So … when is the appropriate time to reveal something like this to your kid? Their tenth birthday? 18th? The 47th? Is it even possible to deliver this information in a non-traumatizing way, at any age? Hell, we only watched a movie about it, and we’re still traumatized to this day.

2

The Rock‘s Finale Means Nicolas Cage’s Family Is Doomed

In 1996’s The Rock, Sean Connery plays a former British spy who’s been in an FBI prison for 30 years because he stole microfilm containing America’s greatest secrets (JFK’s true killer, the Roswell aliens, Eleanor Roosevelt’s nudes, etc). Connery is recruited for a special mission alongside FBI chemist Stanley Goodspeed, played by Nicolas Cage. Yes, Cage’s name in this movie is “Stanley Goodspeed.” It is among his more subtle and restrained roles.

Touchstone PicturesSee?

Together, Cage and Connery successfully thwart a squad of rogue marines and save San Francisco, at which point it’s time for Connery to go back to his cell. But Cage does him a solid and fakes his death, which Connery repays by sharing the location of the long-hidden microfilm. The movie ends with Cage retrieving the film, about to spill the beans on JFK’s killer to his new wife.

The Problem:

The FBI’s hardass director seems to buy Cage’s halfhearted explanation that Connery was “vaporized” in an explosion, but there’s no way everyone else in the agency will. After all, this man could singlehandedly bring down the entire U.S. government. Once they realize there’s no evidence whatsoever that Connery died, they’ll start following Cage (with satellites if they have to), and will inevitably find out that he has the microfilm himself. Yes, the fate of the nation is in Nicolas Cage’s hands.

At this point, there are two possible outcomes: 1) Cage is caught by the FBI and locked in the deepest, darkest hole they can find (after all, they already did that once), or 2) he eludes the agents, but is forced to go on the run. With a new wife and a baby on the way. Whatever happens, that kid is gonna have a messed-up life. Man, being Nicolas Cage’s child in a movie sucks. It’s like the total opposite of real life, where having Nicolas Cage for a dad is all we dream of, every single night.

1

The Kid From The Iron Giant Is Definitely Getting Cancer

The end of The Iron Giant isn’t exactly happy, but it is hopeful. While the giant sacrifices himself to save the town, our protagonist, a little boy named Hogarth, does get an iron bolt found in the fallout of the nuclear explosion, which he keeps as a memento of his fallen friend.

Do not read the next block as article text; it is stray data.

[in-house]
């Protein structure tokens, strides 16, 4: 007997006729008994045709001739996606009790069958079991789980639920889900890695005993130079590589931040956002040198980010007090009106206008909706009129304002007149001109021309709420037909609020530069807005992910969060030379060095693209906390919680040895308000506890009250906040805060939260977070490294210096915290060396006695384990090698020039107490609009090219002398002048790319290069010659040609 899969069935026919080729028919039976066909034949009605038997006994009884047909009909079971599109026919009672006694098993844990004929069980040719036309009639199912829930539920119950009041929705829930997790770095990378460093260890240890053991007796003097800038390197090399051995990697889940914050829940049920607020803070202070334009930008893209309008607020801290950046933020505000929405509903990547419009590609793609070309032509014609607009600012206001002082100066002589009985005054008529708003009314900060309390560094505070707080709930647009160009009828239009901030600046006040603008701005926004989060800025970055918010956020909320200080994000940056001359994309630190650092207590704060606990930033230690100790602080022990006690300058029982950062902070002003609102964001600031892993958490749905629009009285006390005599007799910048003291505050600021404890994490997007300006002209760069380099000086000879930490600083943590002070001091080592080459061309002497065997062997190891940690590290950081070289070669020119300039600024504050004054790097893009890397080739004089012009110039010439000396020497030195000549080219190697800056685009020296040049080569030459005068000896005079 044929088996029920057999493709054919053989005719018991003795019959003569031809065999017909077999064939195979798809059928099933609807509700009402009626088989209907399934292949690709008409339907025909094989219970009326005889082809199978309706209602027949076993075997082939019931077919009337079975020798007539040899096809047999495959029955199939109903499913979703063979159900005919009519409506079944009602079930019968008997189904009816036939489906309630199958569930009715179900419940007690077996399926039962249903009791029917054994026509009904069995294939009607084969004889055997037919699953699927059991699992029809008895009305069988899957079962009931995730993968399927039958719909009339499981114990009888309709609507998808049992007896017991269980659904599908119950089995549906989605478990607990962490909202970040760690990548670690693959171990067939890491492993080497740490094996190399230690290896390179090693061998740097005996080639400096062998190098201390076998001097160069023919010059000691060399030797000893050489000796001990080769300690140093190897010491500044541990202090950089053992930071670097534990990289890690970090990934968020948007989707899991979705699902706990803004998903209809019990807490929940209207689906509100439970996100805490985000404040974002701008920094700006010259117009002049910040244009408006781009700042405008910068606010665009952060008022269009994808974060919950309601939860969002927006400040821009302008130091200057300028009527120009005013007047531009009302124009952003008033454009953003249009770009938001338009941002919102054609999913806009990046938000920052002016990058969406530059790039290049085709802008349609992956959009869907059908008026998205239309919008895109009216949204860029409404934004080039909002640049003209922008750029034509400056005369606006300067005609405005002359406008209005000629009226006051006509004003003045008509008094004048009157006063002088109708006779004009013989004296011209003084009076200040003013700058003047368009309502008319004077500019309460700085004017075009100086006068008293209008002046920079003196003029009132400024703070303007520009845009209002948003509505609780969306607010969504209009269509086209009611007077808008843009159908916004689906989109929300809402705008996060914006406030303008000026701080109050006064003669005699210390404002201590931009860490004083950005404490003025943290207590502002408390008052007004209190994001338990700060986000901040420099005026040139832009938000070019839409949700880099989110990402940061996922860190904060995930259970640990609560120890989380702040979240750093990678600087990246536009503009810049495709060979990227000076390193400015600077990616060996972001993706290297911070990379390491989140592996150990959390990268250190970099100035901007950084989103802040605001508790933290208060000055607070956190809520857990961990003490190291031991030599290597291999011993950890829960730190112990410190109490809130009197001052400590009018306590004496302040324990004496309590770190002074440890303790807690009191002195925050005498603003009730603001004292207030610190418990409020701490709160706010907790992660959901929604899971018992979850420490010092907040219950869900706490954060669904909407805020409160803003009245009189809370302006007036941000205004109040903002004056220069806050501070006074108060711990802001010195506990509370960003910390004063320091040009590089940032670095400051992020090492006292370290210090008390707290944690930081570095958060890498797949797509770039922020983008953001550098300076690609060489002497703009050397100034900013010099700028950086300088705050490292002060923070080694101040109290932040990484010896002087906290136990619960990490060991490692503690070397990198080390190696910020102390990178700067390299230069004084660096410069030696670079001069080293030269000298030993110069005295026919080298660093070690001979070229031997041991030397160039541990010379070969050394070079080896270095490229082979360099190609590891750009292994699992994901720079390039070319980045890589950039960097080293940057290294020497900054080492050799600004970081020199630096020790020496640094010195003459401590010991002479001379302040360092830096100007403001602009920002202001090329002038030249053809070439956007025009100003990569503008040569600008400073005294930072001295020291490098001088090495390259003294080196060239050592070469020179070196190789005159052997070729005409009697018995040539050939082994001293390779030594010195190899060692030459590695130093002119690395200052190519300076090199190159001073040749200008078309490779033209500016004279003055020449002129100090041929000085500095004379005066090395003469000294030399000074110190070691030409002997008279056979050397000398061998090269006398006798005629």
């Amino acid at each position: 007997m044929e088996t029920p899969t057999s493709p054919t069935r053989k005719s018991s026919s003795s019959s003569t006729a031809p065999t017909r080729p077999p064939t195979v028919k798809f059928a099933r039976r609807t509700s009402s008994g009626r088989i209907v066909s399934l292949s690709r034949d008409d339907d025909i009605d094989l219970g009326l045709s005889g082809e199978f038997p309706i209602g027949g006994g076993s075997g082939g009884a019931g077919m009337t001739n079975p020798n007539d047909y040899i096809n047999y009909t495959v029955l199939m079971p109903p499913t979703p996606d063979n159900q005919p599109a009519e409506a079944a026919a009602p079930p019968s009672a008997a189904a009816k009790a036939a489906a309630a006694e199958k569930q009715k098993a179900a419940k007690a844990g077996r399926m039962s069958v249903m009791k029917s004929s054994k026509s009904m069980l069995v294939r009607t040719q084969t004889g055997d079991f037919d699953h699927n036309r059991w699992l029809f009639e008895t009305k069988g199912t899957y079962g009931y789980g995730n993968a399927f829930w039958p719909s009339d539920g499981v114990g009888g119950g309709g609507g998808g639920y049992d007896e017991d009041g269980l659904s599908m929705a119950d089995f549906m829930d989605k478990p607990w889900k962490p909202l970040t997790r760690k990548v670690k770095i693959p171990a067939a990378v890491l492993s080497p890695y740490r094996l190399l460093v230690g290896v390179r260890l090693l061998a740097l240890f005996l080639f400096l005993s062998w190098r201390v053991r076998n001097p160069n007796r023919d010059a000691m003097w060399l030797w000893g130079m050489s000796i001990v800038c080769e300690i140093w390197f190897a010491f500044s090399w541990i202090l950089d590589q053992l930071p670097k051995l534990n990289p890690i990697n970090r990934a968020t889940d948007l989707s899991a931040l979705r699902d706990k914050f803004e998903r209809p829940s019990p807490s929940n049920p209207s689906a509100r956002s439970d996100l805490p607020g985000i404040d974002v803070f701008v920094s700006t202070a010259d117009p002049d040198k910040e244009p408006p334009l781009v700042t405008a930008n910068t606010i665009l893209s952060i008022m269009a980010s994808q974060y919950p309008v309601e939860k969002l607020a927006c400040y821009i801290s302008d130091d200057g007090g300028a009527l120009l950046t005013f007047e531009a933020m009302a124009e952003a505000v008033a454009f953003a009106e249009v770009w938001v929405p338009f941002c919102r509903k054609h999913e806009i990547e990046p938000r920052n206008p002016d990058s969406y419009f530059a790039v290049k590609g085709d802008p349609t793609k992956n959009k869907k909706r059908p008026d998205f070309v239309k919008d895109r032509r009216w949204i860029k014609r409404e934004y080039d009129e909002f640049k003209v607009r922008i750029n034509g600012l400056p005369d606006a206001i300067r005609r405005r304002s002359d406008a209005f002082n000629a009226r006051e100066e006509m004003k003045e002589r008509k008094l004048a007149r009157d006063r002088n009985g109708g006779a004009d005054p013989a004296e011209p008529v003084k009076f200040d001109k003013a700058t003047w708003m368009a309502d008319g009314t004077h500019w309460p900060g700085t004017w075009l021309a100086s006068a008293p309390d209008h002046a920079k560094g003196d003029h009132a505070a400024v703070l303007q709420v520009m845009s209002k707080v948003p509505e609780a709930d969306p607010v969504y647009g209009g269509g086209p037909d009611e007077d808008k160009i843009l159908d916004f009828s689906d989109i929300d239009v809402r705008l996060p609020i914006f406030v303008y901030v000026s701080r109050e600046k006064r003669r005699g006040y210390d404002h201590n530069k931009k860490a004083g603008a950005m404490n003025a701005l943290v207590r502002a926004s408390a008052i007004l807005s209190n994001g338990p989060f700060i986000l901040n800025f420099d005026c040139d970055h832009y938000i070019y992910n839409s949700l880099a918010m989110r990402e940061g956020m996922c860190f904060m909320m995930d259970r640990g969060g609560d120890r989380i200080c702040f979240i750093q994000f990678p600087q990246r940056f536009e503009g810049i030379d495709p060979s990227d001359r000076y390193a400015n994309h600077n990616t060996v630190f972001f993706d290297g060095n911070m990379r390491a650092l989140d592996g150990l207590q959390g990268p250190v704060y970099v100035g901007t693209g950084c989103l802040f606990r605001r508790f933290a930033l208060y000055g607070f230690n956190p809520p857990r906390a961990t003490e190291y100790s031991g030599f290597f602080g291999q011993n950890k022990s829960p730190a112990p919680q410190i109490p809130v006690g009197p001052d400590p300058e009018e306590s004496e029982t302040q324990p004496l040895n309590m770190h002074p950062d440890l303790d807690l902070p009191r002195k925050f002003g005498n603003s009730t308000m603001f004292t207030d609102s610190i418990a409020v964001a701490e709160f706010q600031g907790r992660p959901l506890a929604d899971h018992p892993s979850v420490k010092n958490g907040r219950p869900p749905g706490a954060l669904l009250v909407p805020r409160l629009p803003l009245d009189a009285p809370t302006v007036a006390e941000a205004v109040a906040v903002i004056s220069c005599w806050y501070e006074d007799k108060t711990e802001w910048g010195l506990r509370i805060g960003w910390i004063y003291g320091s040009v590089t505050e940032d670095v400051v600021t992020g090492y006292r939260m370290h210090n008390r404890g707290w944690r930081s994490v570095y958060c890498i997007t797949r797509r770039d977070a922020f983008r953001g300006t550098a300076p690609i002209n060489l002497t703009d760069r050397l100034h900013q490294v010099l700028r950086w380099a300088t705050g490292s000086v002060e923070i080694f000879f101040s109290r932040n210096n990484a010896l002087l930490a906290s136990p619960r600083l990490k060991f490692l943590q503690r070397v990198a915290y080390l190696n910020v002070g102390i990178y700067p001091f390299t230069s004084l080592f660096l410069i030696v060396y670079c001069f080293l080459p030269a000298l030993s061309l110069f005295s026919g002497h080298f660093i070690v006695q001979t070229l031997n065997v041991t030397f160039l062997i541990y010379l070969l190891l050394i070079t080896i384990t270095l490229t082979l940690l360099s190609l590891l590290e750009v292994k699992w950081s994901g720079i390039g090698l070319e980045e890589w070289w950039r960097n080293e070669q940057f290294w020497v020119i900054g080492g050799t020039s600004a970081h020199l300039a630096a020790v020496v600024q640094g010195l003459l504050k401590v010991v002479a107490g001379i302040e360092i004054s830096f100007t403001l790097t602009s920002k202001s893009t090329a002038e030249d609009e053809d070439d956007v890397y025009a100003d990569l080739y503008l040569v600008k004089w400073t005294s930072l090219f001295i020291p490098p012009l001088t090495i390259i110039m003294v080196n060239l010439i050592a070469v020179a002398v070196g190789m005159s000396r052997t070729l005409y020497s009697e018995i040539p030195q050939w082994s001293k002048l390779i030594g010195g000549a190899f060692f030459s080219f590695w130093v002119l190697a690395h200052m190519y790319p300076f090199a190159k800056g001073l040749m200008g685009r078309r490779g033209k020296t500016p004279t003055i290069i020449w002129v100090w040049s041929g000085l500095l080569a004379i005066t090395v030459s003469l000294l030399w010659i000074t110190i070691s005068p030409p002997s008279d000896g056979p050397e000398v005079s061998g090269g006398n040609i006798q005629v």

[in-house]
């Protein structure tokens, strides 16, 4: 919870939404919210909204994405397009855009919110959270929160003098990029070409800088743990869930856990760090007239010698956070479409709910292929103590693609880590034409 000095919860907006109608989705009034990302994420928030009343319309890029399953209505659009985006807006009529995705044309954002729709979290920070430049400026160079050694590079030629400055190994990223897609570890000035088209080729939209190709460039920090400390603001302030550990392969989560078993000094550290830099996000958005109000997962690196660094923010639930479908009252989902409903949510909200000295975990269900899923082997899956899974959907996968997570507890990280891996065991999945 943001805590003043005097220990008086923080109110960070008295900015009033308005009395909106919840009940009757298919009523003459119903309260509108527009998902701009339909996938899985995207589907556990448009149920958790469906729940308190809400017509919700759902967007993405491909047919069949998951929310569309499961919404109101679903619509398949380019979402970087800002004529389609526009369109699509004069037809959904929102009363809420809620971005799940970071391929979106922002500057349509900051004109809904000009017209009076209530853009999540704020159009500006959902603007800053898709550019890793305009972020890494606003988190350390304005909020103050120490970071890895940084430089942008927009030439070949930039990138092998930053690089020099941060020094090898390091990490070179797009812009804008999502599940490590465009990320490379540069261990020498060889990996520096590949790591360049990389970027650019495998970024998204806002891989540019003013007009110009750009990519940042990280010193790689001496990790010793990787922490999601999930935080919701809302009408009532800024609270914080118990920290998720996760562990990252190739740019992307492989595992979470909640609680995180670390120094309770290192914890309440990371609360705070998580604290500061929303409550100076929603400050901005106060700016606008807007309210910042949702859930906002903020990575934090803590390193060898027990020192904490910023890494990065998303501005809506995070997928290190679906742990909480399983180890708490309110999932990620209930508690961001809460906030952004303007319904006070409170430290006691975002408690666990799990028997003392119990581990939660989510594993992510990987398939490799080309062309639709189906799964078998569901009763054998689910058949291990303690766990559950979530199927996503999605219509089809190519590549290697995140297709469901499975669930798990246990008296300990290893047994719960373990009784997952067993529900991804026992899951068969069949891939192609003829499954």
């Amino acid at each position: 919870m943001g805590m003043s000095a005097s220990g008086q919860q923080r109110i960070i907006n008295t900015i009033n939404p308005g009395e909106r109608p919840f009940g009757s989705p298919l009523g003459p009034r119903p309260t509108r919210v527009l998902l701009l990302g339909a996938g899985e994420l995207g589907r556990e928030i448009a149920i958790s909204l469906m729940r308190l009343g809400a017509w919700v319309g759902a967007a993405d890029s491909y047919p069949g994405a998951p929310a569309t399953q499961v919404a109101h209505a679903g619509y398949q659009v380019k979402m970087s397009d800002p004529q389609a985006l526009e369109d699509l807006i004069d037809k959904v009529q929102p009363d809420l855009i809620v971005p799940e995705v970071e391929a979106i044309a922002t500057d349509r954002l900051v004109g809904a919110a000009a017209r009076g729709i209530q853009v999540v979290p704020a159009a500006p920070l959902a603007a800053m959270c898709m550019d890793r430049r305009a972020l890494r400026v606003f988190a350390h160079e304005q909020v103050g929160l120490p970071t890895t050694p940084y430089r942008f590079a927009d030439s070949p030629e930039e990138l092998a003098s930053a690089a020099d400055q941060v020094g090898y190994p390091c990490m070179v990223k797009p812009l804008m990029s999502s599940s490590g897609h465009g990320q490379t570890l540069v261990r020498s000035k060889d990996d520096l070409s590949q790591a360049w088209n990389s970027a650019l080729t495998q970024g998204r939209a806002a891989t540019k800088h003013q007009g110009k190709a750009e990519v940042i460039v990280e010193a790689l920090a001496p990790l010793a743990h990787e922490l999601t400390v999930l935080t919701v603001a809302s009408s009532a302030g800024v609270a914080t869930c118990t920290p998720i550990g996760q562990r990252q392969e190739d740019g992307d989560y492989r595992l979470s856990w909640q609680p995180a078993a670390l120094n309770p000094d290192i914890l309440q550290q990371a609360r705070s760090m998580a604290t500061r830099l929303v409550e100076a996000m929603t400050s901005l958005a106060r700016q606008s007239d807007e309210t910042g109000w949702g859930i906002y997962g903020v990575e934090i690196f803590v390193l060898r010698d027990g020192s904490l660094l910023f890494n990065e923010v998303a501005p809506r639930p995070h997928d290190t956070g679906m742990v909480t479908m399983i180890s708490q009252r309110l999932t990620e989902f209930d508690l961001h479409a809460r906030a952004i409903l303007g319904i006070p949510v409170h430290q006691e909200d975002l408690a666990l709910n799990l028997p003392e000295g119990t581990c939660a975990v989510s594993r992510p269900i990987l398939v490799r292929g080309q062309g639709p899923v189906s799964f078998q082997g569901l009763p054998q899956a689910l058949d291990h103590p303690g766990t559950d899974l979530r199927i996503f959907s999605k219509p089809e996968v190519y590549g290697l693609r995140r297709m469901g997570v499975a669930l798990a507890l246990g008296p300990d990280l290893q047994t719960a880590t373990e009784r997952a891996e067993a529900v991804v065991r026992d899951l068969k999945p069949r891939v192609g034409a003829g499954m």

Warner Bros. PicturesIf this were a human, that’d probably be like a finger or something.

Later that night, we see the bolt moving by itself, implying that the Giant’s various pieces are slowly coming together again. Look for Vin Diesel to return in 2 Iron 2 Giant.

The Problem:

You know who wouldn’t return if there was a sequel? Hogarth. Because he’d be dead.

Hogarth keeping a token from his buddy is a really sweet thought … except for the fact that it was completely bathed in radiation. Radiation from nuclear catastrophes stays on scrap metal for a very, very long time. We’re even experiencing a worldwide problem right now wherein metal used in military or industrial hardware has been melted down and reused, but the dangerous radiation lived on. In 2005, Taiwanese residents living in apartments made of this reused metal saw massive increases in leukemia and breast cancer. Again, this is reused and refined metal, decades after the fact.

Warner Bros. Pictures“Mom, another hair clump fell out … some teeth, too.”

Hogarth receives that bolt not long after it survived a nuclear explosion. If he doesn’t die soon after from radiation poisoning, he has about a 100 percent chance of developing cancer. So if you weren’t already weeping at the ending of The Iron Giant, you should be now.

Tim Chawaga writes here, on Twitter, and http://www.pentaxlas.com. Please follow him. Jordan Breeding also writes for Paste Magazine, the Twitter, himself, and has been described by his parents as the horrifying aftermath of an otherwise-great thing. S.S.A is also on TopBuzz.

Support Cracked’s journalism with a visit to our Contribution Page. Please and thank you.

For more deceivingly happy movie endings, check out 6 Happy Movie Endings That Actually Ruin the Hero’s Life and 6 Off-Screen Tragedies That Follow Happy Movie Endings.

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20+ Incredible Makeup Transformations That Prove Every Woman Is A Hollywood Star

Makeup might not heal wounds but it can help people live with them. And that’s exactly what Armenia-born and Moscow-based beauty guru Goar Avetisyan specializes in. Avetisyan regularly gives makeovers to women suffering from cancer or severe skin conditions, and her work not only dramatically changes their appearance but boosts their confidence, too.

Looking at the before-and-after shots of her subjects, Avetisyan’s 4.6 million-big Instagram following doesn’t come as a surprise. Lashings of concealer, lip liner and clouds of hairspray – as well as brilliant contouring – and they all look excited about their new looks. Scroll down to check out the unbelievable transformations and upvote your favorites.